Bright Lights in the Borders May 2017

The aim of this project was to high light the work of scientists connected to Berwick upon Tweed and the surrounding area covering both sides of the border. The project was funded by the Royal Society Local Heroes Award.

Growing up in Northumberland I often thought all the exciting moments of history and science had happened somewhere else. As I have grown up I realised that isn’t quite true and I really wanted to tell children in this area about the scientists that have a connection to the area.

I started this project with a trip down to the The Royal Society, I wanted to take a look in the archives to checkout some documents from my favourite scientists. It was really exciting to read letters from Mary Sommerville in her small neat writing on light blue paper. I read letters between Mary and John Herschel that spanned 40 years. Mostly they discussed their scientific work but they also mentioned the small personal details of life. The final letters from Mary were written by her daughter as her health failed.

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I was also keen to find out more about Sir David Brewster, inventor of the kaleidoscope. The archives contain manuscripts that he submitted for publication. Unfortunately his writing was very difficult to read and I couldn’t gain much insight from them. The manuscripts were filthy! It seemed to me that he wrote them on a fireplace. However he had also submitted many watercolour diagrams of the effects of polarised light on different materials and these were beautiful and it was a magic moment to see them with my own eyes.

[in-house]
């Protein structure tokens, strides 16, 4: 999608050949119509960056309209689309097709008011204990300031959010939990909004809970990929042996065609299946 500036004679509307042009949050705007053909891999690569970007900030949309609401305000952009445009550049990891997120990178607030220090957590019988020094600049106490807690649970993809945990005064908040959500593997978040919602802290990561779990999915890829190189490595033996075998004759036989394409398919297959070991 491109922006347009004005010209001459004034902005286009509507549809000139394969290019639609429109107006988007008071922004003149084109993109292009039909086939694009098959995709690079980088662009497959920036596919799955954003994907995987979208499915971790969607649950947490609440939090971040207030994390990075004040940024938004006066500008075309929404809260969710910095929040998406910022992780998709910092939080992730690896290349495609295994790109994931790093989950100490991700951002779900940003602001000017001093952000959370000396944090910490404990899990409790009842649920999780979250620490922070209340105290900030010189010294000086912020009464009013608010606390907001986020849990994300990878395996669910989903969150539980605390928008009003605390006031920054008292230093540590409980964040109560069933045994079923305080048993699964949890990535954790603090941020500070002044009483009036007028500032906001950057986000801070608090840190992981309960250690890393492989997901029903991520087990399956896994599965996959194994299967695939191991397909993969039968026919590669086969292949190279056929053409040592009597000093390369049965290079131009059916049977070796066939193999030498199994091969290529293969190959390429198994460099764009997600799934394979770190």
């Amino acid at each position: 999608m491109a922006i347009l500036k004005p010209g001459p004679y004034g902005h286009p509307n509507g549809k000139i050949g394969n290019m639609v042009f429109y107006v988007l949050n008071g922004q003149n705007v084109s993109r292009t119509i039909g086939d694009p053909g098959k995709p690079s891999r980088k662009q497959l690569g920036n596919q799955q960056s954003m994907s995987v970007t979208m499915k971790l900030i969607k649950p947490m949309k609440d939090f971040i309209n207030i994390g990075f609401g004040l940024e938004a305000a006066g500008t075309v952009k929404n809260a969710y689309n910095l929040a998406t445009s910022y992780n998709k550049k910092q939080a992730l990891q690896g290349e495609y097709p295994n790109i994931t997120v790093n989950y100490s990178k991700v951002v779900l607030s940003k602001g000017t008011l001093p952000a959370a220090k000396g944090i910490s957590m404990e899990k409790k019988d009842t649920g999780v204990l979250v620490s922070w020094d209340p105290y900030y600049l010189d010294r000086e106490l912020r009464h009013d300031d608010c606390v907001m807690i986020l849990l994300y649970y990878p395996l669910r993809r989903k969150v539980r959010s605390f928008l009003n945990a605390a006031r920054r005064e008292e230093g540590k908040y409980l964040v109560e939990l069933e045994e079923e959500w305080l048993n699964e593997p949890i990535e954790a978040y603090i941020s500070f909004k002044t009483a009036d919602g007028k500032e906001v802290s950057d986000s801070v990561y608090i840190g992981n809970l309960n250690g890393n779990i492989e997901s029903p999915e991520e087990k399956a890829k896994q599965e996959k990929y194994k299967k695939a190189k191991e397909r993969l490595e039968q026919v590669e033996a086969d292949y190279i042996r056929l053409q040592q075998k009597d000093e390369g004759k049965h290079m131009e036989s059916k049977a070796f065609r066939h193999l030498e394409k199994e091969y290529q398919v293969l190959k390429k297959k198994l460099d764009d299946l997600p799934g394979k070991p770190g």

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For this project we decided to concentrate on James Hutton, James Veitch, Sir David Brewster, Mary Sommerville and Dr. George Johnston. Twelve classes of school children took part in the project by visiting the museum or by the museum coming out to their school. We talked about tectonic plates using sponges to represent the plates, made models of our own Solar System and of another planetary system,  we made kaieldoscopes and we wrote letters to Dr George Johnston the naturalist whose collection became the basis for Berwick Museum.  W had lots of fun too.

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We held two events for the public too. A stargazing evening and a family day. Dr Tom Challands of Edinburgh University brought a fossil preparation kit along to allow people to remove some local marine fossils from the stone they were trapped in. To complement the project Anne Moore and the team at Berwick Museum made an amazing display in the museum using their Natural History collections. The Royal Observatory in Edinburgh Kindly lent some microscopes that may have been made by James Veitch or his son. Many of the children’s letters to Dr George Johnston were also included in the exhibition.

 

letter to George Johston

 

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